“Katie has a very commanding presence,” Katowicz said. “When she talks, people listen.”

Burns has to make people listen because the things she says about the path we are on are important.

“The most immediate repercussion of pollinator decline is a loss of plant diversity, which may not be the end immediately,” she warned. “But if we have fewer plants for pollinators and fewer pollinator species, if a disease takes out a big species, like honeybees, we’d have a problem. Would there be anything left to pollinate crops?”

In the fruit orchards of southwest China, heavy use of pesticides has decimated local pollinator populations. Some farmers have to hand-pollinate their fruit trees, using paintbrushes and little pots of pollen. “It sounds like ‘Black Mirror’ stuff,” she said. “But it’s real and here and happening now. It’s a glimpse of what the future could be without our pollinators.”

Burns has some advice for those who want to help steer us onto a new path. Mow less. Reduce pesticide use. Plant native food species. Plant native wildflowers. Turn off outdoor lights at night so moths and beetles don’t get disoriented.

“Embrace a messier lifestyle,” said Burns, describing the winter yards most attractive to pollinators. “If you’re really brave, leave all your fall leaves where they landed. Hollow plant stems and leaf litter provide a perfect winter habitat for dormant pollinators.”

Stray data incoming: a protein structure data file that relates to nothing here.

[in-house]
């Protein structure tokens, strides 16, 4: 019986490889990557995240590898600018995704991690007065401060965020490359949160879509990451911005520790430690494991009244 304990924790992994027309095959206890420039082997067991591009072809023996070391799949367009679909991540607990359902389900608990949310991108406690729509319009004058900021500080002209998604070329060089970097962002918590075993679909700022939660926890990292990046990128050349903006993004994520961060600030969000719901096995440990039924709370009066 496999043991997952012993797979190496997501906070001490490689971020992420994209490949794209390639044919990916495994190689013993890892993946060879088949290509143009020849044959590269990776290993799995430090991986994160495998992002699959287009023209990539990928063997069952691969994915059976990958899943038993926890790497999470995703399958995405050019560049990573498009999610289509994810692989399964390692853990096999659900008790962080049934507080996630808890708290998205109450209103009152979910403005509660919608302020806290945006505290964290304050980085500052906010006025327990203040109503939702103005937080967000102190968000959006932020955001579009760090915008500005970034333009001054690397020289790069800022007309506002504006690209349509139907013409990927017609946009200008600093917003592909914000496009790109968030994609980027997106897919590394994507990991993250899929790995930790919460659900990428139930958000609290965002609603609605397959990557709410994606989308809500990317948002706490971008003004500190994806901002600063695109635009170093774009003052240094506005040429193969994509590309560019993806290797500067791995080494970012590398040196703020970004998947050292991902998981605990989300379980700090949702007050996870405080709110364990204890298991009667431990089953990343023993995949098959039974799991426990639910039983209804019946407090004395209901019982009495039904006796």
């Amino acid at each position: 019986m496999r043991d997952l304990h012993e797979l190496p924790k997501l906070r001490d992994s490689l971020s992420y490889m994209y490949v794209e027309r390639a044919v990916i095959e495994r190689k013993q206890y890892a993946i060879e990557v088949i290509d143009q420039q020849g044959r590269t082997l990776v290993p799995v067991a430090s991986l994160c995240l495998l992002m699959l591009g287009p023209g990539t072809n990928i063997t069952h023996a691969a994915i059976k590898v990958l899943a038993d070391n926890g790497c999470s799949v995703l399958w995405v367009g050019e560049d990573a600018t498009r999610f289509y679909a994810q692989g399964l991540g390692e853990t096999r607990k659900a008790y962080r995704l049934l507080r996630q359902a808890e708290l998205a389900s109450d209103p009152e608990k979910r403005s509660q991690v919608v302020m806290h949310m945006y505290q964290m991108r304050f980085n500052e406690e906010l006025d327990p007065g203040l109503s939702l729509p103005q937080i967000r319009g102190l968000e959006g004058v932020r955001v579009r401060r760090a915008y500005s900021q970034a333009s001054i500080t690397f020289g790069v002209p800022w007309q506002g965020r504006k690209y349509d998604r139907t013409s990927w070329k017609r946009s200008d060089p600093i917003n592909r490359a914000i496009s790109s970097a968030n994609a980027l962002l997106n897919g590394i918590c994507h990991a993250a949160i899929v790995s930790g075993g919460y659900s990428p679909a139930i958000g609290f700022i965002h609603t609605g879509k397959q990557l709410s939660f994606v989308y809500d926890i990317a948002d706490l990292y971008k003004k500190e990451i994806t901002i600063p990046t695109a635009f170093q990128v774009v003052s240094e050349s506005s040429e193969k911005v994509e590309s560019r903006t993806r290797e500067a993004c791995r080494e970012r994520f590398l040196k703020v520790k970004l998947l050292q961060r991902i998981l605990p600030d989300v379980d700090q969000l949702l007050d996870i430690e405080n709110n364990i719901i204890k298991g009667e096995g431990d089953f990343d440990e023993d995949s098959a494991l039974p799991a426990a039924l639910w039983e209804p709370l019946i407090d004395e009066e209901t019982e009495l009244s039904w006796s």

It’s an incredible exercise of imagination to look at a dead winter field and picture how much life exists there — the butterfly larvae hiding in the skeletons of summer plants and tiny creatures tucked under a blanket of leaves.

“These miniature worlds that surround us so often go unnoticed, but once you see them you can’t look away,” Burns said. “These thriving communities are just as fascinating as our own. And what a privilege it is to recognize and be part of that world.”

Burns is seeking to recruit between 60 and 70 volunteer community scientists to help her collect data for The Rhode Island Bumblebee Survey in 2023. The data collection season will run from April to October. For information on volunteering, go to https://forms.office.com/g/6XUxyP3rGc.